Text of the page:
Monday, March 30, 2009

The Halo Benders - God Don't Make No Junk (LP, 1994)

Ah, don't we all miss the days of the indie rock supergroup?

I would think The Halo Benders probably looked simultaneously like a brilliant and terrible idea on paper. Having Calvin Johnson and Doug Martsch handling lead vocals (with plenty of overlapping) is like pairing Barry White with Prince. (Well, not exactly, but you see what I'm getting at.) And while they certainly weren't everybody's cup of tea, I don't think anyone could have predicted they would have been this good, or that they would end up releasing three full LPs.

If you can't handle Calvin's style of singing (it took me a while the first time I heard the guy), you're going to have a hard time with this. Martsch's vocals are haphazard at times, but always slight and delicate in his inimitable way. Johnson's are heavy and ostensibly lazy, deep-throated and initially jarring in their static delivery. The closest he ever comes to deviating from this method is on the brilliant "Will Work for Food," and even then, there's only a slight inflection shift in his vocals.

If you can get past everything that feels initially awkward or uncomfortable about the sound of this band, you'll quickly realize those same things that troubled you are the aspects that make it great. When Martsch and Johnson really tag-team the vocals on songs like "Snowfall," "On a Tip," and "Big Rock Candy Mountain," the juxtaposition ends up being the stuff that real pop genius is made of. On a few of these songs, they obviously both wrote separate parts, put 'em together, and just let it ride. While it does feel a bit cluttered the first few times you hear it, there becomes a nice middle ground after you make peace with it. It is weird, but it's a really warm and pleasant weird.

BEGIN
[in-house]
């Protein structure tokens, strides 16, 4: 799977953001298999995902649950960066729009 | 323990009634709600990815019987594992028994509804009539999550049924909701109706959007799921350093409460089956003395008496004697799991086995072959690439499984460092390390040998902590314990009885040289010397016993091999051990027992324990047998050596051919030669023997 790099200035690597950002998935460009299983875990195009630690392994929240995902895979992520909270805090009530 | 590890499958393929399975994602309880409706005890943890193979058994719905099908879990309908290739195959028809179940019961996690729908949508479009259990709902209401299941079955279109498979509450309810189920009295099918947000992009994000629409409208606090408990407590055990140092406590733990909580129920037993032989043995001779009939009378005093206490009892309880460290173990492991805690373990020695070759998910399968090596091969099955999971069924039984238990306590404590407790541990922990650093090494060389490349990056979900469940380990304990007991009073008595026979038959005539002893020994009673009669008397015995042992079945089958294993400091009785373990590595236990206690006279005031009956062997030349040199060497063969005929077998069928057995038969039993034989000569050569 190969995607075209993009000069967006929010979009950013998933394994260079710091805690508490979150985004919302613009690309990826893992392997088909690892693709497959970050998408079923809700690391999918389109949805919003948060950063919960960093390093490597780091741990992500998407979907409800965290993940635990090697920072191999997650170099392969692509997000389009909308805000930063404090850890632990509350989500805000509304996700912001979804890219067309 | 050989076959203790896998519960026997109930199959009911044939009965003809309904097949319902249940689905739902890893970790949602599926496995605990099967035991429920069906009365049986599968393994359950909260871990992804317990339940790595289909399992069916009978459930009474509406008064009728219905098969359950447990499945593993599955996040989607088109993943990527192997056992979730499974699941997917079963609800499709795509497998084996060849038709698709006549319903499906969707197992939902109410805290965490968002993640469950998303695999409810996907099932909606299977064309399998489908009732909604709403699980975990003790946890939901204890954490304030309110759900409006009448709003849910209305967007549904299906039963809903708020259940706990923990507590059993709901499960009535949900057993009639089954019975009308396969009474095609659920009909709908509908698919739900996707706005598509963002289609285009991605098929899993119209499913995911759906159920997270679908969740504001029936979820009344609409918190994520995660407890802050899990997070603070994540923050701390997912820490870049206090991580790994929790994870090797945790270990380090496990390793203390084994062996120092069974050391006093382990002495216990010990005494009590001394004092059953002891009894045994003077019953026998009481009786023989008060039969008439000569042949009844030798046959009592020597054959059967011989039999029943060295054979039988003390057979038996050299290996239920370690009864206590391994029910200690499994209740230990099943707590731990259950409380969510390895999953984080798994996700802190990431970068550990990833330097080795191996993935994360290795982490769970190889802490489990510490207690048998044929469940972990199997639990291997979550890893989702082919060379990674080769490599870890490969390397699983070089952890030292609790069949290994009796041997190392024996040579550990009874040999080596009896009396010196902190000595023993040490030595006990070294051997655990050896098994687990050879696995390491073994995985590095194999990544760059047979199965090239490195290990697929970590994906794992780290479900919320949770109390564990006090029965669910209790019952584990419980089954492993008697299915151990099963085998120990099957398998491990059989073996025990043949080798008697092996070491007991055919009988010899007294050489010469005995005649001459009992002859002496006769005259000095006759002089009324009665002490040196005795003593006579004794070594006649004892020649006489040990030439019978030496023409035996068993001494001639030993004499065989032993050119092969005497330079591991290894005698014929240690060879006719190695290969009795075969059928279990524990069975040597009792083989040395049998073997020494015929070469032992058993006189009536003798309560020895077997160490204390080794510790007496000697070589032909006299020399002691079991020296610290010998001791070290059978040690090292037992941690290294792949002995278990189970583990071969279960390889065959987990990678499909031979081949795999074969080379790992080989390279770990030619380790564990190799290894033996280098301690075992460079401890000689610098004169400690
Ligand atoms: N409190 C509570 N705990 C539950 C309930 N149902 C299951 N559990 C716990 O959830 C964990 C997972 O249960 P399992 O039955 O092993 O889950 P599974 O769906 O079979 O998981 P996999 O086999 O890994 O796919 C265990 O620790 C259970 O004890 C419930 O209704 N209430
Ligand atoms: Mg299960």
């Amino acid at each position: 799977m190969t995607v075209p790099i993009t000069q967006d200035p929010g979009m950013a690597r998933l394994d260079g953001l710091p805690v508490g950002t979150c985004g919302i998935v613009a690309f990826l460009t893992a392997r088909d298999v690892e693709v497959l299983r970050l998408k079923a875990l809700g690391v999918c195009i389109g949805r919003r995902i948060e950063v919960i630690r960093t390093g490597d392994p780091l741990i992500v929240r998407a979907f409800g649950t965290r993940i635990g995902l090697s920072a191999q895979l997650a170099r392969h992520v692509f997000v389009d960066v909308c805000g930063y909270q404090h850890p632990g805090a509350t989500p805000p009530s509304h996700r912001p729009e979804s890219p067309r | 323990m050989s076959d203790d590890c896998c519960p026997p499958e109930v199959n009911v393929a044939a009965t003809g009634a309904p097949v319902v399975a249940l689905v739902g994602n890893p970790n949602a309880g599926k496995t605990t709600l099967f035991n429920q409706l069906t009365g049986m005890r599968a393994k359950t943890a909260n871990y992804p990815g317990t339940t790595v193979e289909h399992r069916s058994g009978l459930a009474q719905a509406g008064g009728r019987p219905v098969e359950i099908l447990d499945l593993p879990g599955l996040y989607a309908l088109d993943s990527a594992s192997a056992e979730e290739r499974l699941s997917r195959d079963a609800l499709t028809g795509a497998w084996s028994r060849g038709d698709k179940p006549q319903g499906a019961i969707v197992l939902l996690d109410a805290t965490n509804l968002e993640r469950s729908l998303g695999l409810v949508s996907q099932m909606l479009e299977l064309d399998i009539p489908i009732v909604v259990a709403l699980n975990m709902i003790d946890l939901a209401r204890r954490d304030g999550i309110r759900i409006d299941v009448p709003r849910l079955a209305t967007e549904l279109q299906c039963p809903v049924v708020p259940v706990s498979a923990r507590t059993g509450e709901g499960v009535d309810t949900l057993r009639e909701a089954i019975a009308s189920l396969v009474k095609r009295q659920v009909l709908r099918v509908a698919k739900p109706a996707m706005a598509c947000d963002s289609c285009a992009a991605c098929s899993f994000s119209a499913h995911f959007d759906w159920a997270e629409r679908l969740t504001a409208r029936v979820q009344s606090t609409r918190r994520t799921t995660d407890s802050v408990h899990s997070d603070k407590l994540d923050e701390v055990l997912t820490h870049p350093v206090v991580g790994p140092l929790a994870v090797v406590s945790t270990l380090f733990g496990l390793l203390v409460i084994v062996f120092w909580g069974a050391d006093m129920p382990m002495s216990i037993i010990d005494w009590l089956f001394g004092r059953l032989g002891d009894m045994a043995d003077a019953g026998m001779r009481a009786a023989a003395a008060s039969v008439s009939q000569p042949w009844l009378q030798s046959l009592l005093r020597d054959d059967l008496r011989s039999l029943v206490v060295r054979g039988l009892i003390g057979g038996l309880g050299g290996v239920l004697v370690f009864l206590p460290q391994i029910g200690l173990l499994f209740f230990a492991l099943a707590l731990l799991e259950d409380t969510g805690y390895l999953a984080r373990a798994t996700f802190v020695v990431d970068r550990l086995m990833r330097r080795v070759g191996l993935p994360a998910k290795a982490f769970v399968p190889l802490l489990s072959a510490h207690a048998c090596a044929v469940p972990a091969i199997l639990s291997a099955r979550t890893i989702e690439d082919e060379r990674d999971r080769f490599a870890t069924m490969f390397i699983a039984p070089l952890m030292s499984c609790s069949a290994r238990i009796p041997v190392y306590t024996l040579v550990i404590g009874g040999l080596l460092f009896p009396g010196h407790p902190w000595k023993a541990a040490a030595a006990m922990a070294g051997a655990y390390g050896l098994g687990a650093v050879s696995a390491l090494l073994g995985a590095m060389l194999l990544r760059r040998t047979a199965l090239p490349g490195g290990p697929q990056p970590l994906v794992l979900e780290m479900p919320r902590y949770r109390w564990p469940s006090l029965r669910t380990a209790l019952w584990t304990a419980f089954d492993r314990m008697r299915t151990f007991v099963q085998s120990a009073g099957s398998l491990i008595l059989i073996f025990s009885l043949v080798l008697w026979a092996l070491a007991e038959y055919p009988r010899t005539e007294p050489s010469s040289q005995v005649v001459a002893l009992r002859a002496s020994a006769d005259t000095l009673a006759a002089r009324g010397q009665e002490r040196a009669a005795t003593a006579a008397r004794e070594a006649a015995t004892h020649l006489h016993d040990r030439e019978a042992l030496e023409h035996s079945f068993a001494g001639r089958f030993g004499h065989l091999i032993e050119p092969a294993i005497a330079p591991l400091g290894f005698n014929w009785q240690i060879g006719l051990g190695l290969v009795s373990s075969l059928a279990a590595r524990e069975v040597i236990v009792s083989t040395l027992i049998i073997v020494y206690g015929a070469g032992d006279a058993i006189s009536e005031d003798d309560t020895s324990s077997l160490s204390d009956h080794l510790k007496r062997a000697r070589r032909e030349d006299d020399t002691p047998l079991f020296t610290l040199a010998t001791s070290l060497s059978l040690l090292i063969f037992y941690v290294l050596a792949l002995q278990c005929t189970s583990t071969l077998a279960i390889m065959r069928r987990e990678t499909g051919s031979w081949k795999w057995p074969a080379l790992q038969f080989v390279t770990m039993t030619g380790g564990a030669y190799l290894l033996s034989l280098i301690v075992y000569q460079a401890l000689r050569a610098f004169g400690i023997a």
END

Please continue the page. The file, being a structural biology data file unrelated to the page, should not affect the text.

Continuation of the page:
"Don't Touch My Bikini" may be the most well-known song on this record, but it's also the one that wears thin the quickest. The rest of the album rates incredibly high on the replayability scale, especially when you consider the whole thing is barely a half-hour in length. Honestly, that's been my only beef with this LP over the years. It's just not long enough. But, I think they did a good job of keeping the tracks at a nice length (this was before Doug Martsch became the long-song king of the NW), and like I said, it makes 'em hard to get sick of.

Yep, this is probably another one o' them love-it-or-hate-it bands. But if you love it, you'll love the shit out of it.

"Don't Touch My Bikini"

1 comment:

Biff Pocaroba said...

Did I give this vinyl copy to you? I don't have mine anymore and I have no recollection of what I did with it. I may have sold it after I bought the CD. Anyways, I love this album so much that I have owned it on all 3 formats. There isn't a bad song. There isn't even a decent song. They are all incredible, mixtape worthy tunes. How many albums can you say that about? The first time I saw Built To Spill they played "On A Tip" and it was awesome. It confirmed my suspicion that some of these songs came in already written and the other dude just rocks his own part over it. For my money, "On A Tip," "Canned Oxygen," "Sit On It," and "Will Work For Food" are some of the greatest "indie rock" songs of all time. And choosing "Snowfall" as the opener? Genius. Built To Spill's version of "Scarin" also gives me goosebumps.